While Bobbie is in Oklahoma, her daughter Jane (played by Elizabeth Frances) is working her way up the Lehman Brothers ladder, not an easy task for an Indigenous woman in world mostly ruled by white men. But she’s a math whiz and good talker and before long, she is a top trader herself. Because Manahatta is set in both 1626 and 2008, we also see Jane as the young Lenape woman Le-le-wa’-you; she learns English and begins trading furs with the Dutch, normally done by the men of the tribe. She is present when the “purchase” of the island takes place.
It is believed by historians that the Lenape did not intend to cede ownership of Manhattan to the Dutch—that they had a different interpretation of what it meant to own land. They use the land and are its stewards. The trade to them likely meant that the Dutch could also use the land. Not own it and force the Lenape from it.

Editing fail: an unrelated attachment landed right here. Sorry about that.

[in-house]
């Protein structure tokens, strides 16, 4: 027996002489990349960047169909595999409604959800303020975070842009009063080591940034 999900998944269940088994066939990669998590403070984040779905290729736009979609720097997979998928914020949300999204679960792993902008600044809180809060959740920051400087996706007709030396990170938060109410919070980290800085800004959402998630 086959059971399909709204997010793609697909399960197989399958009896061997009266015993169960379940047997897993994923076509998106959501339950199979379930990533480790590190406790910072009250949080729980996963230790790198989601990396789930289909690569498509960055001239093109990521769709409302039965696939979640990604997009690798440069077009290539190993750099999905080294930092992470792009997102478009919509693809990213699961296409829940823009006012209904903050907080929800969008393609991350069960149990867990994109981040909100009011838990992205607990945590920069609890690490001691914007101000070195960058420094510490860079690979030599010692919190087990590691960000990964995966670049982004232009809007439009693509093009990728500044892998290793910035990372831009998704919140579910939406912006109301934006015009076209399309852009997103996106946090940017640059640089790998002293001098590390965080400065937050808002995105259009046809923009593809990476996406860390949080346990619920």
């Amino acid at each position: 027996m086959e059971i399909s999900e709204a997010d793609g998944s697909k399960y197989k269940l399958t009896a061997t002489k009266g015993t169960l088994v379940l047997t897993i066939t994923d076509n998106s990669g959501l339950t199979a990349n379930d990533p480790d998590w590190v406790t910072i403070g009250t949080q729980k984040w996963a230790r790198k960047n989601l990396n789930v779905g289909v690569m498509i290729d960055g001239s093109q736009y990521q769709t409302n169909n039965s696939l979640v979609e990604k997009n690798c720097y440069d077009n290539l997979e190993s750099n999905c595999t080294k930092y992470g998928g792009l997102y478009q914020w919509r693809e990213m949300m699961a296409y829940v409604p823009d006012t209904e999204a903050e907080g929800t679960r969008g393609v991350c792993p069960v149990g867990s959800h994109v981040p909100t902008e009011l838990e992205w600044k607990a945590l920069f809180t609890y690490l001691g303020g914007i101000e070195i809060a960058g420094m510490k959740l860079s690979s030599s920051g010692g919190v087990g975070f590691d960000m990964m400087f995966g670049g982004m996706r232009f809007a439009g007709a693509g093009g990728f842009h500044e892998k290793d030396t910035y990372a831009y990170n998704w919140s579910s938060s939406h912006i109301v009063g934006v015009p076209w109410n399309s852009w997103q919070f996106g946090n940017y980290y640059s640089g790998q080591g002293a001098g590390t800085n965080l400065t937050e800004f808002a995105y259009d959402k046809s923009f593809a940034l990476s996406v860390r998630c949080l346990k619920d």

With the 2008 financial crisis, Nagle saw history repeating itself. And she believes it's gaps in historical knowledge that lead to these recurrences. “I have had people tell me in the American theatre, ‘We're interested in doing contemporary stories, not stories that only have relevance in the past.’ And I'm always taken aback by that. Because I see the direct connection all the time,” she says. “What may have been a wrong perpetrated against a historically marginalized group in this country, like Native people, is now—because we haven't addressed it or processed it or even identified it—happening to everyone. It wasn't just Native people who lost their homes in 2008. It was all kinds of Americans who weren't in the top in income bracket. My hope is that people will start to see those connections.”